2. A doctor told my Mother and Father that if I was not moved out of that climate, I would die. That suggestion was a major difficulty in those days!
      3. In the summer I was seven, we moved near Crossville, Tennessee–fifty miles from Dad’s work.
      4. That move created major inconveniences for everyone.
        1. We moved from a well equipped house in a city to a poorly equipped house in the country–the only appliance we had was a refrigerator.
        2. For the first time in her life, Mom learned how to live on a farm–her whole life had been in a city environment.
        3. For months, the only way Dad had to commute to work was to catch a bus at 3:30 a.m.; he literally traveled down the mountain, and there were no interstate highways.
        4. I changed school systems, changed the way I dressed, felt very out of place, and fit in about like a sore thumb.
        5. I easily could make a case for it being a difficult experience for everyone!
      5. However, that move resulted in some major blessings.
        1. I outgrew my respiratory problems and in time become a healthy person.
        2. I learned a way of life that blessed the rest of my life.
        3. In the second grade I met Joyce, we were sweethearts in the 6th grade, we dated through high school and three years of college, and we married in 1961–she is one of the great gifts God has given me.
        4. I also met an adult by the name of Ray Cope who had a dream.
          1. There were thirteen congregations in the county, one full time preacher, and two part time preachers.
          2. His dream was to take teen boys from our congregation to congregations that had no one to teach or preach and fill a need.
          3. I was one of those teens.
    2. In a real way, I can say that I have the life I have and the wife and children I have because I almost died when I was six years old.
      1. I am convinced God used my sickness to bring me great blessings.
      2. Never think that because there is pain and inconvenience that God is not at work!

Do you want God to work in any way necessary to make you His son or daughter in judgment? Even if it includes pain or inconvenience now?

If you wish to be His child in judgment, see Him in your pain and inconvenience now!

A Journey, Not A Destination

Posted by on under Bulletin Articles

In a country in West Africa, Joyce and I were second generation missionaries. [Please understand I fully realize that mission efforts in different cultures and societies are unique — we must be cautious when we are tempted to form universal mission principles from single culture experiences.] We really wanted to do mission work!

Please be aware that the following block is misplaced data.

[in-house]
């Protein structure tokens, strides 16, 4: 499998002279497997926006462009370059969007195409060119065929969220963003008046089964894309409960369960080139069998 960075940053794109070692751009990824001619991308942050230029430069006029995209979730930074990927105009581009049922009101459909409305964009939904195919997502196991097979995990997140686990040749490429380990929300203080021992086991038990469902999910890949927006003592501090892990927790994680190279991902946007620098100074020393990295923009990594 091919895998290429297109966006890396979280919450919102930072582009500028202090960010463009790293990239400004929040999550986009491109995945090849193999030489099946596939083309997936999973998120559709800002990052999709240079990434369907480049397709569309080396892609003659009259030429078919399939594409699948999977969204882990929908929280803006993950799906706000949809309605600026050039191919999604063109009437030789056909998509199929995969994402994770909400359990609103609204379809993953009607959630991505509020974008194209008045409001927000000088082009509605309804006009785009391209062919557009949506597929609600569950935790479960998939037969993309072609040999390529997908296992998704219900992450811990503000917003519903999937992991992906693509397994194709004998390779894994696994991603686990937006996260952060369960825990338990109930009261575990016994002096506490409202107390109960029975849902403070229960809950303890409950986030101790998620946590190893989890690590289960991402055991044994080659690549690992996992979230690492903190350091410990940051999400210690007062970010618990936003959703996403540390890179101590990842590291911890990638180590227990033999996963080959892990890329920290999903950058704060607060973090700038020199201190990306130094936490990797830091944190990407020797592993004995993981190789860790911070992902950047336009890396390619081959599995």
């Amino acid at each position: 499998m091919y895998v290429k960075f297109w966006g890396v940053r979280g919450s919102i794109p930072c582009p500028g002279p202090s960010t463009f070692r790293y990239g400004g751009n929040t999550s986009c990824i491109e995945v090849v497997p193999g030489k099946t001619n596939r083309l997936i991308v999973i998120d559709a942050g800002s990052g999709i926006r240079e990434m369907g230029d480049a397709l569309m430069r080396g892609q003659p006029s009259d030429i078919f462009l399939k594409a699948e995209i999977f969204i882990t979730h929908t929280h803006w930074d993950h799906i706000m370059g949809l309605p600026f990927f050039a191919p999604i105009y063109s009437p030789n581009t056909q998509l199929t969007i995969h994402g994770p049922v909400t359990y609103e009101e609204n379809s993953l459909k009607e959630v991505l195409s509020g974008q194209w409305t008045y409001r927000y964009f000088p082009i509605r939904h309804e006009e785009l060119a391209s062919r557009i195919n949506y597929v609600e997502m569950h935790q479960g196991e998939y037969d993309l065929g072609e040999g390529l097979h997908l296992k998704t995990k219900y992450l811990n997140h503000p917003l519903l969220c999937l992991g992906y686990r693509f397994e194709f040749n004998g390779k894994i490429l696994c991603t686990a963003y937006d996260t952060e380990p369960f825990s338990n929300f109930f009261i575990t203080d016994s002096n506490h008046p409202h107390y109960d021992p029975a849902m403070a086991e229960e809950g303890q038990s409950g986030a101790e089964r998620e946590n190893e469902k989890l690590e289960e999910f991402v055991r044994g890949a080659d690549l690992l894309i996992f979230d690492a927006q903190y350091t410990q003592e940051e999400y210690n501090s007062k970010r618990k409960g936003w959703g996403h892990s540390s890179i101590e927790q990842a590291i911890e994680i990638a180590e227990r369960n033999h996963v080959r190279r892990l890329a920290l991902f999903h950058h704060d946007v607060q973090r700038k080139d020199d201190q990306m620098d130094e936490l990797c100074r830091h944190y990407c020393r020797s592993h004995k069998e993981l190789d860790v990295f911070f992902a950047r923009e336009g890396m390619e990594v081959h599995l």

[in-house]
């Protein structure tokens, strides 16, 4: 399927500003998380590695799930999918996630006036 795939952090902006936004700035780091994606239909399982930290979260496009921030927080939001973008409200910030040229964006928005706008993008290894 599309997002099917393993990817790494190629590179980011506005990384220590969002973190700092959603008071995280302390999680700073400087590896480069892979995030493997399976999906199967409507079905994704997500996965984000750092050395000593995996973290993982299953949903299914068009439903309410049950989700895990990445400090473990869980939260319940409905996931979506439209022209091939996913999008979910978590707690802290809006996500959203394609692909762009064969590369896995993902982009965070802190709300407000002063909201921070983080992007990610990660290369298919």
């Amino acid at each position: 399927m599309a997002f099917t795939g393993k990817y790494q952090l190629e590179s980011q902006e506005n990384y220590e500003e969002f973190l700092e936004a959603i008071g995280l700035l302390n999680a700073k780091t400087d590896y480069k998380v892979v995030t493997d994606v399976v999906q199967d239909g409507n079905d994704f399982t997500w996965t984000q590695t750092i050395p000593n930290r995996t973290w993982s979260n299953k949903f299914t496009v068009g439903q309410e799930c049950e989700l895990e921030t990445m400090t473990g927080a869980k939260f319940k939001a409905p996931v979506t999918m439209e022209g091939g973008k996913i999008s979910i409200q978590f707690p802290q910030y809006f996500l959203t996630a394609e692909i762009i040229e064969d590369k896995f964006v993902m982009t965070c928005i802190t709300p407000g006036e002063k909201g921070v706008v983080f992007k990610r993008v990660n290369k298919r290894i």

I was on campaign to that area about a year prior to our move. Four missionary families had all details arranged for the thirteen campaigners to visit for three weeks. Villages received us enthusiastically! Excited crowds listened and discussed for hours! Many were baptized! Evening meetings with missionary families were enthusiastic events! Four families and thirteen visitors are a big crowd in any home!

Before we moved, I envisioned lots of evangelistic activity. About thirty congregations existed when we arrived. Shortly there were fifty. In less than two years, there were eighty. At “leave time,” there were one hundred ten known congregations. They sprang up spontaneously through neighbor, family, and friendship evangelism.

Never were there more than six missionary families (and that rarely!). Some did not have one convert who read or understood worship. Few Bibles, no printed lessons, and no study aids existed. Virtually every congregation was composed of spiritual infants. Immediately the overwhelming need was stabilization of infant converts and congregations. How do a maximum of six missionary men with no preacher training school stabilize fifty-plus congregations? Baptisms were easy, but nurturing spiritual infants was demanding! To allow Christians and congregations to die is failure, not success. If the mortality rate almost equals the birth rate, little is accomplished!

Spiritual maturity is a journey, not a destination! From believing in Jesus to a determination to repent is a journey. From both to the desire to enter a covenant relationship with God through baptism is a journey. Faith, repentance, and baptism merely produce a spiritual infant. At that point the journey truly begins!

The path to spiritual maturity is marked by “Jesus-guided” changes in behavior. Victory is not achieved by sitting down on baptism’s banks, but by walking the path of godly living 24/7. A Christian man or woman never stops walking that path!

Did you view your baptism as a destination, or beginning a journey? Did you sit down on baptism’s banks, or did you start walking the path of godly living? Is your spiritual goal maturity in Christ, or do you plan always to be a spiritual infant?

Baptizing is simple! Nurturing is demanding! Sitting is easy! Following a rock-filled path is hard! Do not sit down! Help others! Convert, but encourage believers to live godly lives!

Now But Not Yet

Posted by on November 9, 2003 under Sermons

David and I have spoken often about managing the transition that the two of us are experiencing in this ministry partnership. I think we are doing a good job of it. Tonight I want to share with you the testimony of a man in transition – namely, me. As I mentioned this morning, a bond has been forming between my family and this church. Even before I moved we felt connected and we longed to be with you. And even though I am here NOW, I know that in some ways I am NOT YET here. Up until a week ago I was living in Lake Jackson, Texas, but felt my heart and hope centered in Fort Smith. And NOW I am living in Fort Smith, but my family is NOT YET here. That’s the nature of transition. A reality exists NOW but it is NOT YET realized. It’s like an engagement: a couple is in love and they have a ring and a wedding date NOW, but they are NOT YET married. And if an engagement was as good as a marriage, then it wouldn’t be an engagement, it would be a marriage! Even though there is a relationship NOW it is NOT YET a marriage.